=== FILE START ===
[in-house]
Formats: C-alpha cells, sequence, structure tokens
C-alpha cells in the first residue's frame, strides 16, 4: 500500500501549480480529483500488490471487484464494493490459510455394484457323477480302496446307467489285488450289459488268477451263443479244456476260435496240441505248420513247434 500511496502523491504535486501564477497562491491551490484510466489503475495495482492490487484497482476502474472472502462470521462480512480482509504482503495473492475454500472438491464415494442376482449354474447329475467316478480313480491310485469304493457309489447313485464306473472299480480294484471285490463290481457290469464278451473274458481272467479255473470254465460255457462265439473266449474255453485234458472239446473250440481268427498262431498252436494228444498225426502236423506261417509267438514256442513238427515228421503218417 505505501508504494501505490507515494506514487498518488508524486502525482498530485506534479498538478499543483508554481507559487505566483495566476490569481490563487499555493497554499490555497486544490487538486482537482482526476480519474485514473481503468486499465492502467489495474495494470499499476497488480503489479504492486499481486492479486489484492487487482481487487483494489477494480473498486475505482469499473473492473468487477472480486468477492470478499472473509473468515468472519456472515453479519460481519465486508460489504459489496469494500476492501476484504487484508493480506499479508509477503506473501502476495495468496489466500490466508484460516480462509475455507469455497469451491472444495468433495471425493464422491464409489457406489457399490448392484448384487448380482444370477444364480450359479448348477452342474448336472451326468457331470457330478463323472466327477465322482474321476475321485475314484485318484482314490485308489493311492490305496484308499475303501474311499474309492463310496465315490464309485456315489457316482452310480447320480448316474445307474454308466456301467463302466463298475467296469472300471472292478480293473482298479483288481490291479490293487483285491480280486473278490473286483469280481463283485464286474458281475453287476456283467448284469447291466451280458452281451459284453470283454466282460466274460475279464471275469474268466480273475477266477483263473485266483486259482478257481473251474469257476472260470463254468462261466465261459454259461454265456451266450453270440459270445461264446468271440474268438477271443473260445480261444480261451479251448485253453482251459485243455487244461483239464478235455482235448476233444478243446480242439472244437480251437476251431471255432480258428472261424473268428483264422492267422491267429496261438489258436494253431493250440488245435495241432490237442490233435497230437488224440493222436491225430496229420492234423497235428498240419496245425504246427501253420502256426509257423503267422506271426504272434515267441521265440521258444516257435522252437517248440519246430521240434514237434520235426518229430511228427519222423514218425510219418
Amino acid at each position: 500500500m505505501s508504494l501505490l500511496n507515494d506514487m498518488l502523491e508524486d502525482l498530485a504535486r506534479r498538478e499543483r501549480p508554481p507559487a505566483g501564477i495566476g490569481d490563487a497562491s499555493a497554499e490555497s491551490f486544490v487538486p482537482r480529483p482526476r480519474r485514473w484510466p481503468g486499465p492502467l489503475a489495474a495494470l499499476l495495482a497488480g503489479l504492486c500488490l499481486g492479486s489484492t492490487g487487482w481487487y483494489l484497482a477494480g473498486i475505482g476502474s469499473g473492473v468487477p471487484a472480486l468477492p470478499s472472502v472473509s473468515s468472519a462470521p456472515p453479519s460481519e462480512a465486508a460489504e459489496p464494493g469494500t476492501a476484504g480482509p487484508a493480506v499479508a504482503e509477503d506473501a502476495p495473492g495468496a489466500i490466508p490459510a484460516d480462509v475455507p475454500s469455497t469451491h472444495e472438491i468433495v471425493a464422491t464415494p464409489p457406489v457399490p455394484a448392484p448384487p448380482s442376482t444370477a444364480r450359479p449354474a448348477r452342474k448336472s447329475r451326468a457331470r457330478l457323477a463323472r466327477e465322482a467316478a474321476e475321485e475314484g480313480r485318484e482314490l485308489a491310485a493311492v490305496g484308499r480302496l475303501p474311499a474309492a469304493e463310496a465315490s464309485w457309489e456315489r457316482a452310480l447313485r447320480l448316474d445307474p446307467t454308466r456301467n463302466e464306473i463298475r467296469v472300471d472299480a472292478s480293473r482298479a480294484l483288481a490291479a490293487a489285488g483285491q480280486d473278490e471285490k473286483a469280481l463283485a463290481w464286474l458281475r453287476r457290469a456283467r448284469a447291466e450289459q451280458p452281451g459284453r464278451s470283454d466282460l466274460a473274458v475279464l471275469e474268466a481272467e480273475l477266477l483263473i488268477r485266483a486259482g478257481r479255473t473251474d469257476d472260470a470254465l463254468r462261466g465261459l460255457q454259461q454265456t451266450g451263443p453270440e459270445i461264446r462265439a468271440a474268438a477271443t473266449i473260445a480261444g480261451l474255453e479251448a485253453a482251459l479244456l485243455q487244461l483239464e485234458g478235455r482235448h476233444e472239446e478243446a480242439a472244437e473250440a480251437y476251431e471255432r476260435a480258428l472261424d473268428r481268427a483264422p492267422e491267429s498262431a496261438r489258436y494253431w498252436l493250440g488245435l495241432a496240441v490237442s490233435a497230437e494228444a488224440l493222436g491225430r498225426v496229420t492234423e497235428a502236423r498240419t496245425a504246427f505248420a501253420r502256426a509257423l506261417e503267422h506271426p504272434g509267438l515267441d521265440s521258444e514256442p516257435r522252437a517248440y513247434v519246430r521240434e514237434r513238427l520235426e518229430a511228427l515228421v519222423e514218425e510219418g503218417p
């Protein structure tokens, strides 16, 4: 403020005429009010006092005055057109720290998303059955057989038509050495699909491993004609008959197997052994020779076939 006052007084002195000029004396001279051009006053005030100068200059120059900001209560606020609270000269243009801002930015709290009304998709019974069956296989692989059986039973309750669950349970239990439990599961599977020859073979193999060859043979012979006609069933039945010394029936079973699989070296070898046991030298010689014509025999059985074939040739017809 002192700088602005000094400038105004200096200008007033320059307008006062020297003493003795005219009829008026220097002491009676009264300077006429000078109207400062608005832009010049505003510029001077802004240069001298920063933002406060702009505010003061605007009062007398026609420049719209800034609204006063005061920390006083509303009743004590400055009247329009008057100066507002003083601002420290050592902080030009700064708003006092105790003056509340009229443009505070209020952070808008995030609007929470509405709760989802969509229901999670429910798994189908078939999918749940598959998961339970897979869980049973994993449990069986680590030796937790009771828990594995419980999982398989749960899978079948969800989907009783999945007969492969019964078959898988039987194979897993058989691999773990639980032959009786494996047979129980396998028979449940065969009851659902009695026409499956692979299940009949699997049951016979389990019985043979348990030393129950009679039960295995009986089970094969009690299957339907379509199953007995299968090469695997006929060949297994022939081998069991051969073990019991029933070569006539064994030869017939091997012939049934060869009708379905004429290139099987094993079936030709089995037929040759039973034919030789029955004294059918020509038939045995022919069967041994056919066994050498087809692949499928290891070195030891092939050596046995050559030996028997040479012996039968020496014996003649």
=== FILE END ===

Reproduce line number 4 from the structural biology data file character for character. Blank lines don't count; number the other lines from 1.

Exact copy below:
Amino acid at each position: 500500500m505505501s508504494l501505490l500511496n507515494d506514487m498518488l502523491e508524486d502525482l498530485a504535486r506534479r498538478e499543483r501549480p508554481p507559487a505566483g501564477i495566476g490569481d490563487a497562491s499555493a497554499e490555497s491551490f486544490v487538486p482537482r480529483p482526476r480519474r485514473w484510466p481503468g486499465p492502467l489503475a489495474a495494470l499499476l495495482a497488480g503489479l504492486c500488490l499481486g492479486s489484492t492490487g487487482w481487487y483494489l484497482a477494480g473498486i475505482g476502474s469499473g473492473v468487477p471487484a472480486l468477492p470478499s472472502v472473509s473468515s468472519a462470521p456472515p453479519s460481519e462480512a465486508a460489504e459489496p464494493g469494500t476492501a476484504g480482509p487484508a493480506v499479508a504482503e509477503d506473501a502476495p495473492g495468496a489466500i490466508p490459510a484460516d480462509v475455507p475454500s469455497t469451491h472444495e472438491i468433495v471425493a464422491t464415494p464409489p457406489v457399490p455394484a448392484p448384487p448380482s442376482t444370477a444364480r450359479p449354474a448348477r452342474k448336472s447329475r451326468a457331470r457330478l457323477a463323472r466327477e465322482a467316478a474321476e475321485e475314484g480313480r485318484e482314490l485308489a491310485a493311492v490305496g484308499r480302496l475303501p474311499a474309492a469304493e463310496a465315490s464309485w457309489e456315489r457316482a452310480l447313485r447320480l448316474d445307474p446307467t454308466r456301467n463302466e464306473i463298475r467296469v472300471d472299480a472292478s480293473r482298479a480294484l483288481a490291479a490293487a489285488g483285491q480280486d473278490e471285490k473286483a469280481l463283485a463290481w464286474l458281475r453287476r457290469a456283467r448284469a447291466e450289459q451280458p452281451g459284453r464278451s470283454d466282460l466274460a473274458v475279464l471275469e474268466a481272467e480273475l477266477l483263473i488268477r485266483a486259482g478257481r479255473t473251474d469257476d472260470a470254465l463254468r462261466g465261459l460255457q454259461q454265456t451266450g451263443p453270440e459270445i461264446r462265439a468271440a474268438a477271443t473266449i473260445a480261444g480261451l474255453e479251448a485253453a482251459l479244456l485243455q487244461l483239464e485234458g478235455r482235448h476233444e472239446e478243446a480242439a472244437e473250440a480251437y476251431e471255432r476260435a480258428l472261424d473268428r481268427a483264422p492267422e491267429s498262431a496261438r489258436y494253431w498252436l493250440g488245435l495241432a496240441v490237442s490233435a497230437e494228444a488224440l493222436g491225430r498225426v496229420t492234423e497235428a502236423r498240419t496245425a504246427f505248420a501253420r502256426a509257423l506261417e503267422h506271426p504272434g509267438l515267441d521265440s521258444e514256442p516257435r522252437a517248440y513247434v519246430r521240434e514237434r513238427l520235426e518229430a511228427l515228421v519222423e514218425e510219418g503218417p